• Sophia Brody, M.A.

Making Peace with the Inner Critic

Updated: Jun 17, 2019

Photo of me in 2002/Boulder, Co

My Story:

The first couple of

years I attended Naropa University, this subtle, inner voice started to seep into my world telling me that I wasn’t enough... I wasn’t pretty enough, friendly enough, committed enough, relaxed enough, or active enough. This voice was so stressful and all over the place! The more I started to listen to it, the more criticisms it spoke. It drove me to a state of social anxiety. It was like everyone could hear and see my thoughts. I became extremely sensitive to my fears. And physically ill with symptoms of dizziness... this voice was taking me out of my body!

All I wanted to do was hide. But on the flip side I had put myself in an environment where I was required to show up for myself! The contemplative courses I was taking had me meditating daily and participating weekly in group practices and discussions about my process. You would think that with this practice, my inner critic would subside but it almost seemed to do the opposite.

I was discouraged. All the texts and teachings on compassion, gentleness and honoring myself in the moment was not happening in the way I was expecting. And that was part of the problem. I was placing too much emphasis on the teachings and intentions of the practice OUTSIDE of myself.

The Shift:

“The privilege of a lifetime is being who you are.” -Joseph Campbell

The daily practice of presence eventually revealed my disassociation from my power all together. Where was my power?? It was underneath the distracting voices of my inner critic.

Was this practice even working? Actually, yes! It was asking me to meet myself exactly where I was... in my anxiety. And it was supporting me in not running away or being distracted by it. When I sat on that cushion and started to notice my breath, thoughts, and feelings swirling all around, I realized that my attempts of escape were all in my head, instigated by this critical voice.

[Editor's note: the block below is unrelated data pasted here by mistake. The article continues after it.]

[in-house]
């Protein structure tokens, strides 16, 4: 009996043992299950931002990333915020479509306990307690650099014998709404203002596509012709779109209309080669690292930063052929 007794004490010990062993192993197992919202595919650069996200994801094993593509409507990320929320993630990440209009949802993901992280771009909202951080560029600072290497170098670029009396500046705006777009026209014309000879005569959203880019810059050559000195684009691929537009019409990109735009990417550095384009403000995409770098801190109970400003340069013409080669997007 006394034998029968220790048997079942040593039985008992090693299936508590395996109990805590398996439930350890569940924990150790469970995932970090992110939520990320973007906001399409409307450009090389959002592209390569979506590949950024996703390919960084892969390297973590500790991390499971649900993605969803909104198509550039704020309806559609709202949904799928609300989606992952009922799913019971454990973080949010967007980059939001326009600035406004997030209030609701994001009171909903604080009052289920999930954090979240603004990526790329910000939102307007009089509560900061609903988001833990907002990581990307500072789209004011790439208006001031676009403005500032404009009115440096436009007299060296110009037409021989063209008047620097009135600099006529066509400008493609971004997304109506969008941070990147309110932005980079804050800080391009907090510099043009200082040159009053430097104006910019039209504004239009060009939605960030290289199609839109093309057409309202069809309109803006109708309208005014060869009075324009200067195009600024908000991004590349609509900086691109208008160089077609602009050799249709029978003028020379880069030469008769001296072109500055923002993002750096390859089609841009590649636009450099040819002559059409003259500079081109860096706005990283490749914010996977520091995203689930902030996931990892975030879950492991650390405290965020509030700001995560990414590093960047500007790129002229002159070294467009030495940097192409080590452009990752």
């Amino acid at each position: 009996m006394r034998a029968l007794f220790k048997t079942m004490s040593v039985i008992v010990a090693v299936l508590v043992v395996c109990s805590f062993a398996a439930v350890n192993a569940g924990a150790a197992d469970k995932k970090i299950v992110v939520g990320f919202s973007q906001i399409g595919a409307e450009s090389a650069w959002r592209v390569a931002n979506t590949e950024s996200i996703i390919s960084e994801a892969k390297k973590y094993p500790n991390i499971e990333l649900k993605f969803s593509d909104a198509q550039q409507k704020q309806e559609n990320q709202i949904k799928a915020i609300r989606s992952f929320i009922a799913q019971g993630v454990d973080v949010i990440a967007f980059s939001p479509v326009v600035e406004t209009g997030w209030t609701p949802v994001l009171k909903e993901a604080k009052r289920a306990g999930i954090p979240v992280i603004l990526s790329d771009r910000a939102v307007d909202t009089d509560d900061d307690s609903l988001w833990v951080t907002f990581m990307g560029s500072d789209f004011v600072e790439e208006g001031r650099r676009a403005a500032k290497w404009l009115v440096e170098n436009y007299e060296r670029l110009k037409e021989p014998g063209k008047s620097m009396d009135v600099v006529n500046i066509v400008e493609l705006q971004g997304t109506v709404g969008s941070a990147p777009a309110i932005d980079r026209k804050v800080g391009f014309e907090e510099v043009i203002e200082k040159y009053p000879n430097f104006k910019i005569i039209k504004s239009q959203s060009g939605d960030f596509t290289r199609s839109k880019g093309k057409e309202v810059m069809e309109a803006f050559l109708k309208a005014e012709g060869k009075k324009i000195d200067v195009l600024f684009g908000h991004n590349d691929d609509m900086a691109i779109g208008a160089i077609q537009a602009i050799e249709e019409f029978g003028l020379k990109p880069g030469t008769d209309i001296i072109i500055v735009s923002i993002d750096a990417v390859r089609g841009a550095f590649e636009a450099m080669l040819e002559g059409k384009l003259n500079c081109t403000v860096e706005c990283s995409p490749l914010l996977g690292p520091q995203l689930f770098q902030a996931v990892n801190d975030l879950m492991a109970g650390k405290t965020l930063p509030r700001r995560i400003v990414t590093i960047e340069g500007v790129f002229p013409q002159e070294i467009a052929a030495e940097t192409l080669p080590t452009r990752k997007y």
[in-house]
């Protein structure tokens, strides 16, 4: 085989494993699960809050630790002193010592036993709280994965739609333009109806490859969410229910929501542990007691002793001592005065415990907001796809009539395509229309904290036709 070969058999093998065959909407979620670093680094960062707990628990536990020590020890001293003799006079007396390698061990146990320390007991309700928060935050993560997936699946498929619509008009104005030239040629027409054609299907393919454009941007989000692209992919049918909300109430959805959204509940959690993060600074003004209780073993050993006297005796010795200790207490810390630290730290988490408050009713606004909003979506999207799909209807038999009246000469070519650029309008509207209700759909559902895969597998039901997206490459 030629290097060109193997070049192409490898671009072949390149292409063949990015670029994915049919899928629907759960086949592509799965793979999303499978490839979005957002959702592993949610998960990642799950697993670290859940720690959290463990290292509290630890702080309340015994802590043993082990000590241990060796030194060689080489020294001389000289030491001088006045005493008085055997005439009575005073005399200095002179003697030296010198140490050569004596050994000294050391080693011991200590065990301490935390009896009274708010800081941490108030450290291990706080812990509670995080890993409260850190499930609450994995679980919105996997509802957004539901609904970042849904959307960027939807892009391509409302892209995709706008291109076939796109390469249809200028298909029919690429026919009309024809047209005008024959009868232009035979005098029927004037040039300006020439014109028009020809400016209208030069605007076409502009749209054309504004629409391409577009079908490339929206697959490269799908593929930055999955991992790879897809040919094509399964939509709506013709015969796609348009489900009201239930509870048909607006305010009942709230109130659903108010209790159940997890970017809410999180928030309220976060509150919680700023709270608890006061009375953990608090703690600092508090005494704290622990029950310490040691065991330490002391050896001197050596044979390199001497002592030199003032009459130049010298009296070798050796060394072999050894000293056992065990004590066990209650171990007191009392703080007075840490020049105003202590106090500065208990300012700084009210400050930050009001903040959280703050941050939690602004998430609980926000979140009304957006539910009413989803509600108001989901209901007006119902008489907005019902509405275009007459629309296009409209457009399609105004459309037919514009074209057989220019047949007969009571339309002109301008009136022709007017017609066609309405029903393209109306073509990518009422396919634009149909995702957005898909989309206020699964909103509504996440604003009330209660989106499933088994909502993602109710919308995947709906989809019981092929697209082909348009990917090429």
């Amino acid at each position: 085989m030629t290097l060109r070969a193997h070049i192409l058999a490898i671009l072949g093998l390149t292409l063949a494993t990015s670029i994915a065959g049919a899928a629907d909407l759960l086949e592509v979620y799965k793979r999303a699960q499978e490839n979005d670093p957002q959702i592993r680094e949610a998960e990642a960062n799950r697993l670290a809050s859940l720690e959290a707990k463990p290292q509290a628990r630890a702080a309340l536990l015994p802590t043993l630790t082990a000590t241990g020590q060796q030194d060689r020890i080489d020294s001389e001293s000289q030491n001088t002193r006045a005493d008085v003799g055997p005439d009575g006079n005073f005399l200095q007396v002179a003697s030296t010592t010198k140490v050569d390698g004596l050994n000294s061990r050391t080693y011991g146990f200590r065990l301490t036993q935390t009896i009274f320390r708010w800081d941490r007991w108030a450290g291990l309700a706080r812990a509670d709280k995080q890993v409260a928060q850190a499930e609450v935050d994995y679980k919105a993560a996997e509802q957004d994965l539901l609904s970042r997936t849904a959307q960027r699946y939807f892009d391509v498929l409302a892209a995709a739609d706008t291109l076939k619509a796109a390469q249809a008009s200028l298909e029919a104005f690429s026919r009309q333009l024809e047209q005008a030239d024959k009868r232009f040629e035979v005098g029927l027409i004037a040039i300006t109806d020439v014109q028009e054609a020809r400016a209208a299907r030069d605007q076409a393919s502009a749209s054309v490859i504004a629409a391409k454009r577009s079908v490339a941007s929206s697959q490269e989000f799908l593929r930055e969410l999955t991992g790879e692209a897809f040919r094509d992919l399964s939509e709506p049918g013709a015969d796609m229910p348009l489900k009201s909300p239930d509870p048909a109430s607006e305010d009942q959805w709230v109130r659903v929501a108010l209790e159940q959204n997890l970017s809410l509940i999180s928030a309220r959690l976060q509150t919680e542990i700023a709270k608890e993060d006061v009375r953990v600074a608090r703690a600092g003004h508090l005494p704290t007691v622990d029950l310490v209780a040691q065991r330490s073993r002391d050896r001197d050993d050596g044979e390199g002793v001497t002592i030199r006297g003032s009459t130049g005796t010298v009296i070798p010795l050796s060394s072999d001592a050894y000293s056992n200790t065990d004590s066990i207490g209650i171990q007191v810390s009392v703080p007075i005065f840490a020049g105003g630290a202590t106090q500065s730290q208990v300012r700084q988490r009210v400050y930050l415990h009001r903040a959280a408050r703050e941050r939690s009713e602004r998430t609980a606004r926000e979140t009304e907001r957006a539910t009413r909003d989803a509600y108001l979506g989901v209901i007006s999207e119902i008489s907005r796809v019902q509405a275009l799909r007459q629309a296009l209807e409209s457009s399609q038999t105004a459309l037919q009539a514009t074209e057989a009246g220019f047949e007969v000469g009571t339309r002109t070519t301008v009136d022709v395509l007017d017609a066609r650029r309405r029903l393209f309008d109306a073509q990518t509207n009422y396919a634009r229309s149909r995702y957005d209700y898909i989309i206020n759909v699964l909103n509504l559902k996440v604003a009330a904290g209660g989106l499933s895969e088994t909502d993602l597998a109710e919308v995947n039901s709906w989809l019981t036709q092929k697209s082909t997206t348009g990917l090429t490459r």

How it Works:

When you sit with yourself for over 20 minutes a day, you wake to these types of realizations not just in concept but also in body. But who seriously has 20 minutes to do this practice especially when you are left to your own vices? When you have the discipline, something amazing starts to happen... there becomes this subtle shift where the inner critic becomes disempowered by your will. It dissolves like the settling of murky water. What’s left is the clarity of emotions that have been the inner critic’s driving force all along, rippling through the surface in the most curious way.

The reality, and this might seem counterintuitive to the antidotes for working with inner critic, is that the various voices of criticism and symptoms are all OKAY. They are our teachers for returning our power through a willingness to meet ourselves where we are at WITHOUT submitting to them. Rather being the observer and just sitting with the space floating around all the muck... this is compassion.

In my corner I was attaining a college degree in Contemplative psychology holding me accountable to practice presence. But for most, this is not the case. And for most, who are already overwhelmed by the demands of lifestyle and commitments (family, work, health, hobbies), there isn’t much room left in the day, nor the support needed to motivate and be held accountable.

Committing to Self:

“Your task is not to seek for love, but merely to seek and find all the barriers within yourself that you have built against it.” – Rumi

The beauty is that this idea of self compassion through presence doesn’t have to be cultivated just through a sitting practice. As a life coach, I work with clients gifts and passions as a living and breathing practice for coming home to themselves.

What does this mean? The practice of being present and greeting ourselves where we are at is supported through a similar foundation in the contemplative approaches I practice, but are complimented with flexibility, creativity, interaction, and the elements. And the act of the practice starts with just a few minutes a day, often multiple times a day, and with the support of check-ins for keeping track and noticing/working through the kinks of mental distractions and patterns.

All of this truly works but it does take practice. Showing up for yourself is like creating a new habit. Each time you go through shifts and growths, the way you show up must be able to shift and grow with you.

For more information or to discuss how this might look for you contact Sophia Brody, MA at Learn more through

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